OR Teamwork Increases Patient Safety
Cardiac surgical teams should be trained to improve communication and teamwork, and hospitals should establish robust quality assurance systems to identify and correct safety hazards, according to a new recommendation from the American Heart Association (AHA) put forth to help reduce preventable mistakes in the cardiac operating room. The AHA statement was published online August 5, 2013, in the association’s journal, Circulation.
The AHA Scientific Statement reviewed evidence- based research about communication within and between surgical teams, the physical workspace, and the organizational culture of the cardiac OR. The statement’s authors said that the critical elements of teamwork can be summarized by the following Six C’s:
Highlights from the statement include the use of checklists and briefings prior to each surgery, followed by postoperative briefings; the development of institutional policies to define disruptive behaviors by medical professionals; and transparent, formalized procedures for addressing unacceptable behaviors. Establishment of an institutional culture of safety through the implementation of a robust quality improvement system that uses input from all team members will also help to continuously identify and correct safety hazards.
To view the statement in Circulation, visit: http://circ.ahajournals.org/content/early/2013/ 08/05/CIR.0b013e3182a38efa.full.pdf+html.
NHLBI, ACC, and AHA Jointly Issuing Guidelines
The National Heart, Lung, and Blood Institute (NHLBI) invited the American College of Cardiology (ACC) and the American Heart Association (AHA) to assume the joint governance, management, and distribution of 5 clinical practice guidelines focused on cardiovascular prevention. The guidelines will provide recommendations on hyperlipidemia, hypertension, cardiovascular risk assessment, cardiovascular lifestyle interventions, and obesity.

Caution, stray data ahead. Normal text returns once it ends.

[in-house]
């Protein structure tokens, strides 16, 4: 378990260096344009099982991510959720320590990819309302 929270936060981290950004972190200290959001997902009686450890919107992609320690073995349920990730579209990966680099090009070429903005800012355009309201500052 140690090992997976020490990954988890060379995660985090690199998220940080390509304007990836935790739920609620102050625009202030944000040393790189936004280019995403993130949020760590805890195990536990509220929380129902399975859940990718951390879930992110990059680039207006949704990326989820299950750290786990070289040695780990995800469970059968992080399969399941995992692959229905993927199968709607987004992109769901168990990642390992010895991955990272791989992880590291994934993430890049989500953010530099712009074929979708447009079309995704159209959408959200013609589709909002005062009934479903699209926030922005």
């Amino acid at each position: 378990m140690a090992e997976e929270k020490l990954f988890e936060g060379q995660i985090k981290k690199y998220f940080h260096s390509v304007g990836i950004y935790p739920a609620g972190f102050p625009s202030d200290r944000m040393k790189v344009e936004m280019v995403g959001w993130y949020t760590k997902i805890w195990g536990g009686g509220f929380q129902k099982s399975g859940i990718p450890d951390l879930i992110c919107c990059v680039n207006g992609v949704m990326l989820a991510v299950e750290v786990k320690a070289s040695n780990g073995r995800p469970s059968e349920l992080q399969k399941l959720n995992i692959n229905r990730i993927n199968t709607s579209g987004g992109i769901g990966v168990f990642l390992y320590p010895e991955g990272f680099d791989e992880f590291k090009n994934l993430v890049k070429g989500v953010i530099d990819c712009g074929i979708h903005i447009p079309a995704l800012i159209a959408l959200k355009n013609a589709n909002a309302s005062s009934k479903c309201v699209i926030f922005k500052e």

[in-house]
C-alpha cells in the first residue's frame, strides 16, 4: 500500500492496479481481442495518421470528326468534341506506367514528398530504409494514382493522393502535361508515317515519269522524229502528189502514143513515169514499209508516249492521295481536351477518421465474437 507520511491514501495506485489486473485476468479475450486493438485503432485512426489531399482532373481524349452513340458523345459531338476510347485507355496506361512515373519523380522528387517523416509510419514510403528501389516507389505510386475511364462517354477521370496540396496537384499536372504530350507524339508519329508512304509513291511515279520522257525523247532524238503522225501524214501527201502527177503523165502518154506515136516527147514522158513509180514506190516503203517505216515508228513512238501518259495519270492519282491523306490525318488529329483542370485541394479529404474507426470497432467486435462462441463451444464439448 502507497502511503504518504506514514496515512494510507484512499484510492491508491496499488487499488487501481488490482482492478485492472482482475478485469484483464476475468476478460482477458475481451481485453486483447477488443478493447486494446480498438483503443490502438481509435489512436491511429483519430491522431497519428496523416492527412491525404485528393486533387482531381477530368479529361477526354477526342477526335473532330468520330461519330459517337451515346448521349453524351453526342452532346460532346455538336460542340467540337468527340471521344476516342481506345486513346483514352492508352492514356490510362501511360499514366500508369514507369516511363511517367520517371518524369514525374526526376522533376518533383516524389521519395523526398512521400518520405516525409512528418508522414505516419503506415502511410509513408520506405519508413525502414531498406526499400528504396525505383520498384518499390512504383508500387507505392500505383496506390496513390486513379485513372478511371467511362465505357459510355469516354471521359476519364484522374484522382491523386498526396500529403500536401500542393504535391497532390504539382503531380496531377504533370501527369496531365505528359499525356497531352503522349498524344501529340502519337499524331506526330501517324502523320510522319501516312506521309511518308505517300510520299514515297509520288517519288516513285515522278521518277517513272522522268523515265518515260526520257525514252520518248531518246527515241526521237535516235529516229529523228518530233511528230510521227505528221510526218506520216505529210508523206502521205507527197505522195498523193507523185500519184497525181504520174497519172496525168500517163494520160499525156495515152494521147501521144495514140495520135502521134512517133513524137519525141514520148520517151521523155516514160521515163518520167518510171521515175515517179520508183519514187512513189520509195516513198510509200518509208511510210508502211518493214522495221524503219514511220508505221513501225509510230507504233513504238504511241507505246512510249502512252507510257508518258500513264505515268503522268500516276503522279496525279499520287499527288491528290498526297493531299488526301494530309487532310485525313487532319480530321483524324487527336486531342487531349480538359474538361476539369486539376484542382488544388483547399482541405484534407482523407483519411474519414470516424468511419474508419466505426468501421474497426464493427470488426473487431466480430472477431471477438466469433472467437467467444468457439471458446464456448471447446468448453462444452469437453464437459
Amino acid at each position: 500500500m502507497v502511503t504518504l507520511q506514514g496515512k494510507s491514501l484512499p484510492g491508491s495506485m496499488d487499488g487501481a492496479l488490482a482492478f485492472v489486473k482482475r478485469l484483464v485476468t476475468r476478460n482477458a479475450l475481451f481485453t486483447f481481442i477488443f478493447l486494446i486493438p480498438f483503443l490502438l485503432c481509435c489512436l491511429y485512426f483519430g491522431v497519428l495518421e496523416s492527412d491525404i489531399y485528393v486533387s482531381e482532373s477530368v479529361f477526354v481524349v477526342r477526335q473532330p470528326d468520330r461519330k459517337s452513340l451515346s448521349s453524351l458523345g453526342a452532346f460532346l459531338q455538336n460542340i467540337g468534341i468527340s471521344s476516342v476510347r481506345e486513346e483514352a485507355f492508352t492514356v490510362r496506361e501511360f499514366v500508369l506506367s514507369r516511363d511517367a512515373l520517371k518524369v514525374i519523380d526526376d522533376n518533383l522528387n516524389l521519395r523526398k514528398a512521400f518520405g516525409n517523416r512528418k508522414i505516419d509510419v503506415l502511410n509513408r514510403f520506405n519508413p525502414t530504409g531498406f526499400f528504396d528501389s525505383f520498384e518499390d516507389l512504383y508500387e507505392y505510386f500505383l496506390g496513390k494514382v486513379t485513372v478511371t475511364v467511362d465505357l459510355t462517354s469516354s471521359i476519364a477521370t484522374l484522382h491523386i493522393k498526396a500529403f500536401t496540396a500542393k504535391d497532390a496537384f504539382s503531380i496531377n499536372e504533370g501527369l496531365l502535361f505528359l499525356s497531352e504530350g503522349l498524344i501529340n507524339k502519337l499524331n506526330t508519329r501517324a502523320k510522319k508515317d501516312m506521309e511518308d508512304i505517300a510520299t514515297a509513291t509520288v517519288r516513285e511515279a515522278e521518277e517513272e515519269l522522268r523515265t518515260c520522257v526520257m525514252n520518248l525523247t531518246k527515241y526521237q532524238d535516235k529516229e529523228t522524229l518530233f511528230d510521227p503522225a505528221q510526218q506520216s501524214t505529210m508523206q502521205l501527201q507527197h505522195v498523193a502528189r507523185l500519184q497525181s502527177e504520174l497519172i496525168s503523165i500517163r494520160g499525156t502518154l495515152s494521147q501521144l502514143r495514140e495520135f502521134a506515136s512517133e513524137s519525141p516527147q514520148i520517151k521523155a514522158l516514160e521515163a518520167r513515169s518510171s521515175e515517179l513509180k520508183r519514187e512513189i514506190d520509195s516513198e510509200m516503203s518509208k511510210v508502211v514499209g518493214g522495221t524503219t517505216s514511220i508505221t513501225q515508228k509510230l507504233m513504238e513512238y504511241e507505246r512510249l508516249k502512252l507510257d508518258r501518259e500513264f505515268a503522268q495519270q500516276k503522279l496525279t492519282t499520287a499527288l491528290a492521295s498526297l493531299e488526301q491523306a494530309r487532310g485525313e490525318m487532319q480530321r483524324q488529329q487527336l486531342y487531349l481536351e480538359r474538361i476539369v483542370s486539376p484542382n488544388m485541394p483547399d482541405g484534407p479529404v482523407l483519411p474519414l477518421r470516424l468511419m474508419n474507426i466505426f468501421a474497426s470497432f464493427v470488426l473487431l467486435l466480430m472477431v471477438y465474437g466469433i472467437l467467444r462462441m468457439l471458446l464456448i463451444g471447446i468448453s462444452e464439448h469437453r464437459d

The announcement was made in an editorial authored by leaders from the NHLBI, AHA, and ACC that was published online August 8, 2013, in JACC and Circulation.1 The editorial discussed the existing collaboration between NHLBI, ACC, and AHA on clinical practice guidelines and development of performance measures. In June an essay published in the same journals announced NHLBI’s intent to refocus its clinical practice guideline development process and adopt a new collaborative partnership model in response to what it termed “profound changes in the health care landscape.”
The joint ACC/AHA Task Force on Practice Guidelines will provide oversight and staff support, and NHLBI will support further systematic evidence review as needed. All chairs and members of current writing panels have been invited to continue to work together with the ACC and AHA to finalize the guidelines.
1. Gibbons GH, Harold JG, Jessup M, Robertson RM, Oetgen WJ. Next steps in developing clinical practice guidelines for prevention. JACC. Published online August 8, 2013. doi:10.1016/j .jacc.2013.08.004.
FDA Advisory Panel Recommends Approval of New Pulmonary Hypertension Drug
An advisory committee to the FDA voted unanimously to recommend the approval of riociguat (Adempas, Bayer Healthcare) for the treatment of 2 types of pulmonary hypertension: to improve exercise capacity and World Health Organization (WHO) functional class in chronic thromboembolic pulmonary hypertension (CTEPH, WHO group 4) and to improve exercise capacity and WHO functional class and delay clinical worsening in pulmonary arterial hypertension (PAH, WHO group 1).
Riociguat is an oral soluble guanylate cyclase stimulator that can potentiate nitric oxide pathways.
Panelists felt the data presented in support of riociguat were convincing and showed efficacy and acceptable safety, and a positive risk/benefit profile. The panel recommended, however, that the concomitant use of nitrates be contraindicated.
Data were from the results of 2 randomized, controlled trials: Pulmonary Arterial Hypertension Soluble Guanylate Cyclase-Stimulator Trial 1 (PATENT-1) and Chronic Thromboembolic Pulmonary Hypertension Soluble Guanylate Cyclase-Stimulator Trial 1 (CHEST-1). In both studies the drug significantly improved both pulmonary-artery hemodynamics and exercise capacity over 12 to 16 weeks.